Dairy cattle reproduction is a multi-faceted challenge for farmers, nutritionists and veterinarians alike.

Key aspects of a nutritional program that could change reproductive performance are inadequate nutrients, high feed intake and excess nutrients or other dietary components. An area coming under increased scrutiny is high feed intake.

High feed consumption and reproductive efficiency appear to be linked by high hormone metabolism. A model developed by Milo Wiltbank, dairy cattle reproductive physiologist at the University of Wisconsin, may help explain some of the changes in reproduction. Lactating cows have greater energy requirements than non-lactating cows. The high feed consumption required to meet these energy requirements leads to a dramatic increase in blood flowing to the digestive tract to pick up these nutrients. All blood that flows through the digestive tract has to flow through the liver. There will be a very high amount of blood flowing to the liver in cows with high feed consumption (such as high-producing dairy cows). This may seem trivial, says Wiltbank, but the liver is the organ that rids the body of many compounds, including hormones like progesterone and estrogen. Therefore, high feed consumption, through this simple pathway, will lead to a very high amount of the estrogen and progesterone in the body being broken down in the liver. This would cause lower estrogen and progesterone in the blood and could cause problems with many different aspects of reproduction, says Wiltbank. It is not yet clear how the reproductive problems with high feed consumption can be alleviated. However, it should be stressed that high feed consumption should not be mistaken for excessive feed consumption, causing fat cows. This is a separate problem that could be considered as excessive nutrient intake, says Wiltbank.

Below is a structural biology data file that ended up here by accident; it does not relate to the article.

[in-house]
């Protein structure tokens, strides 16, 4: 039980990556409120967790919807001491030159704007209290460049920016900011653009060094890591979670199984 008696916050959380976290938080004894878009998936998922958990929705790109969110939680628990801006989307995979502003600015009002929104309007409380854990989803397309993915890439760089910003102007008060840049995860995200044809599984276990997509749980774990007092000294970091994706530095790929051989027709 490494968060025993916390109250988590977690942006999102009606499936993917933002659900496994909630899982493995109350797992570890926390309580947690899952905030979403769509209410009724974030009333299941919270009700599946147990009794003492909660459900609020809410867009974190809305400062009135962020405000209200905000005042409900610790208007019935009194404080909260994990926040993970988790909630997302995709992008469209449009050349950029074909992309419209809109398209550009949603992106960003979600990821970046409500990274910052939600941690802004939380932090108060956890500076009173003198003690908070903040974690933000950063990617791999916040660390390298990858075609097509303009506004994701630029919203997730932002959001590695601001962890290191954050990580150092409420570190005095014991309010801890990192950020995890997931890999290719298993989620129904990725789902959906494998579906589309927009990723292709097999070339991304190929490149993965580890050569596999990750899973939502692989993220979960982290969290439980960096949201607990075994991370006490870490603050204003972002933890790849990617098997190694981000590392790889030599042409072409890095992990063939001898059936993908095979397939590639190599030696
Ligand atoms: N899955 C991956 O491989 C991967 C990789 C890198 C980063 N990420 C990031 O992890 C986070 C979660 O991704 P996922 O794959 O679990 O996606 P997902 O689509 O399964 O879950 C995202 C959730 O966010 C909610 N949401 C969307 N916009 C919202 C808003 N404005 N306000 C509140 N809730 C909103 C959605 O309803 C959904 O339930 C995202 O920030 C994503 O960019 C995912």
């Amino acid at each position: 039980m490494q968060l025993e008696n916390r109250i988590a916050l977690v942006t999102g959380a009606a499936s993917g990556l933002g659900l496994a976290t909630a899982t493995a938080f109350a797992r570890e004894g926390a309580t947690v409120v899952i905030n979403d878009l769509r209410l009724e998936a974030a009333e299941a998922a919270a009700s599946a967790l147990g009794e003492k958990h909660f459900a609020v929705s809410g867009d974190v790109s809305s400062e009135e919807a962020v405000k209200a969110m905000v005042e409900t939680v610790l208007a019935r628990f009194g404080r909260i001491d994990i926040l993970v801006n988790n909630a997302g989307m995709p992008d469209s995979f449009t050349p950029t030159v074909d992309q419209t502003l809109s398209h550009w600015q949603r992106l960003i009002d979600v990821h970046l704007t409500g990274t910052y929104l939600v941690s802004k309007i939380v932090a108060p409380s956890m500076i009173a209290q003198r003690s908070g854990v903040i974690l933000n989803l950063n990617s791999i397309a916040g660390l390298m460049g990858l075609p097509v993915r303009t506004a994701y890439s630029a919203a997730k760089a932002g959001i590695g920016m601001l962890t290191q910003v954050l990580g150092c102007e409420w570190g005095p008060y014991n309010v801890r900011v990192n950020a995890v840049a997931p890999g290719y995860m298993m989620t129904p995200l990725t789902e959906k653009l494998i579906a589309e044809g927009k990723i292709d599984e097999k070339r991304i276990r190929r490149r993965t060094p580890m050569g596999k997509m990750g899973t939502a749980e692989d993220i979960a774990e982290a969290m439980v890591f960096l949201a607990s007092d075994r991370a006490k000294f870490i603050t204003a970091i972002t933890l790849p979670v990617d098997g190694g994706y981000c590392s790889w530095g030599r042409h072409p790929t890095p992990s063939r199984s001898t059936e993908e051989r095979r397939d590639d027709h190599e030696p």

Read the paper that Wiltbank presented at the 2009 Penn State Dairy Cattle Nutrition Workshop.